Geologists estimate that the Earth’s core is a sweltering 5,700 K (5,427° C, 9,800° F), putting it about on par with the surface of the Sun – and yet the inner core is a solid ball of iron. Why it doesn’t liquify is a bit of a mystery, but now a study from KTH Royal Institute of Technology puts forward a new theory, simulating how solid iron can remain atomically stable under such extreme conditions.
Here on the surface of the Earth, iron atoms arrange themselves into cubes, in what’s known as a body-centered cubic (BCC) phase. Since this state is a product of room temperature and normal pressure, scientists have long believed that iron couldn’t exist in this form in the broiling temperatures and intense pressure at the planet’s center. Under those conditions, the crystal architecture of iron was expected to take on the shape of a hexagon, in a state called the hexagonal close-packed (HCP) phase.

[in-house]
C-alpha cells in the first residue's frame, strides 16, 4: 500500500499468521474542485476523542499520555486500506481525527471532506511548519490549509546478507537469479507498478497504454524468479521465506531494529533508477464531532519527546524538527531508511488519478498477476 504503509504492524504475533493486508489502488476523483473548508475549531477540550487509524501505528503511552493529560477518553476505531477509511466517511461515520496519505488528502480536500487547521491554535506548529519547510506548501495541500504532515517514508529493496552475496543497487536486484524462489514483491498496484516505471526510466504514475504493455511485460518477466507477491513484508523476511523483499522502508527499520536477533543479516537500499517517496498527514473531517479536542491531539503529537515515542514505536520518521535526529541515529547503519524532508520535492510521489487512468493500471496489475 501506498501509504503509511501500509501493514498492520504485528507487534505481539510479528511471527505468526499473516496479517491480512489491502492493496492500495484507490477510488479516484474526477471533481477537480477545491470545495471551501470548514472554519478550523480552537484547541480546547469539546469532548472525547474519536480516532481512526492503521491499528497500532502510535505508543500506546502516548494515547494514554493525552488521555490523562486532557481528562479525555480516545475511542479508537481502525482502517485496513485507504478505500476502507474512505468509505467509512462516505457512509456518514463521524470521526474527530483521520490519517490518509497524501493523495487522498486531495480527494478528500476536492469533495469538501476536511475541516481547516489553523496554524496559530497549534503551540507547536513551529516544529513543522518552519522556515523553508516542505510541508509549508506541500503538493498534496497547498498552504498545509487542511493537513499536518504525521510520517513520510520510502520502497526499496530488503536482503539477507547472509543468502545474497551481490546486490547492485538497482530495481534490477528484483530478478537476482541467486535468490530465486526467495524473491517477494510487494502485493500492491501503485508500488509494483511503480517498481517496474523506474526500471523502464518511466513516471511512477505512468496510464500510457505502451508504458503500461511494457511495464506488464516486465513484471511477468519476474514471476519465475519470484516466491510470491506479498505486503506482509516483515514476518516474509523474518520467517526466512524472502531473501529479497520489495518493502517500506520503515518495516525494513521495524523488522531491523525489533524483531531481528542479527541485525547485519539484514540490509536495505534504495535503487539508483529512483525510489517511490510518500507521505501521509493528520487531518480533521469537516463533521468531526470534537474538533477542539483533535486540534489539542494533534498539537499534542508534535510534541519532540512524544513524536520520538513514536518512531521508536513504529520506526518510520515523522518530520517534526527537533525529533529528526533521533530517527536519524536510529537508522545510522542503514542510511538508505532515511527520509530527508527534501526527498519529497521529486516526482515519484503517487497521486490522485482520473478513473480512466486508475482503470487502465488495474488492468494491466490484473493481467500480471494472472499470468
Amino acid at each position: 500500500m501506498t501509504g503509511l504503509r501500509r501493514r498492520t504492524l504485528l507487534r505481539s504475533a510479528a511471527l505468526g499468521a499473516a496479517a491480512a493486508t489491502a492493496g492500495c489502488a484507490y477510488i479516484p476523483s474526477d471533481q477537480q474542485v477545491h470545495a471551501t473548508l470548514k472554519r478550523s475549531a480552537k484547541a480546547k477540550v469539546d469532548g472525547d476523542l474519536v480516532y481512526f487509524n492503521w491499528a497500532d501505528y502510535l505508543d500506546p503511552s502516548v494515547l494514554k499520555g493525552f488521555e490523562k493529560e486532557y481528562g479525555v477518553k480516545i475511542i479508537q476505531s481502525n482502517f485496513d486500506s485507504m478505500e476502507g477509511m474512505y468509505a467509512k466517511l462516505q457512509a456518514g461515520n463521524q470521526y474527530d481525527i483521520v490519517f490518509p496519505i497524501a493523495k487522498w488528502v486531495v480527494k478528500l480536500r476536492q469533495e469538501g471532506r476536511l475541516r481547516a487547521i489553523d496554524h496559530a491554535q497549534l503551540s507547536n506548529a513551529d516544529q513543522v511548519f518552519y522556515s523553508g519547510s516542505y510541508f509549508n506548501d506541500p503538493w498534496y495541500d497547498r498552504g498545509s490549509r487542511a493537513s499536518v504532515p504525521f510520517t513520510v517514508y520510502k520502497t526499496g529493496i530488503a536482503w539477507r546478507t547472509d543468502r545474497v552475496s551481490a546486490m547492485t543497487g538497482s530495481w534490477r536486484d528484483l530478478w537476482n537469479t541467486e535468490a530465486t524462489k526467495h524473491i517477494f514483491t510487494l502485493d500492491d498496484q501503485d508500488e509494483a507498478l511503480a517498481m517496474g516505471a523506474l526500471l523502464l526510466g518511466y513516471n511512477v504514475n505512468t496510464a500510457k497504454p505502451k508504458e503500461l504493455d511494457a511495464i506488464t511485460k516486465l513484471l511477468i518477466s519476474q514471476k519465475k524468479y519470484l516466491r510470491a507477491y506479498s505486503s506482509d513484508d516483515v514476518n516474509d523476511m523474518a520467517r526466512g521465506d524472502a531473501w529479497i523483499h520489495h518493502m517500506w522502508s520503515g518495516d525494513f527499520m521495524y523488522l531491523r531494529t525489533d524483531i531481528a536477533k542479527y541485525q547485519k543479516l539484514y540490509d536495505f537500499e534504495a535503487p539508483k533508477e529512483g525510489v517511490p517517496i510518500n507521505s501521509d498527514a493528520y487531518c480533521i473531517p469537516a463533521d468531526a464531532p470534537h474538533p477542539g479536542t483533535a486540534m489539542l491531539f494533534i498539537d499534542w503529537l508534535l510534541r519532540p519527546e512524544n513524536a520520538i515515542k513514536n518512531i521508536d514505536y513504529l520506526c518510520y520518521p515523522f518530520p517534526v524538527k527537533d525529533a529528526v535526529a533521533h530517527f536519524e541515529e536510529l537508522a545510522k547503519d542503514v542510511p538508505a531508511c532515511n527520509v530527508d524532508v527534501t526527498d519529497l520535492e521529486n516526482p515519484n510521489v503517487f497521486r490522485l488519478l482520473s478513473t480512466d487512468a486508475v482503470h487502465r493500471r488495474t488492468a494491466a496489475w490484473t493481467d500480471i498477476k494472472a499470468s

Using the Swedish supercomputer Triolith, the new study from KTH crunched larger volumes of data than had previously been analyzed. The data indicated that the core was likely composed of 96 percent pure iron, with the remaining four percent made up of nickel and some light elements. But most importantly, the study found that BCC iron can indeed exist in the core, with its crystal structure remaining stable thanks to the very characteristics that were previously assumed to destabilize it.
“Under conditions in Earth’s core, BCC iron exhibits a pattern of atomic diffusion never before observed,” says Anatoly Belonoshko, one of the study’s authors. “It appears that the experimental data confirming the stability of BCC iron in the core were in front of us – we just did not know what that really meant.”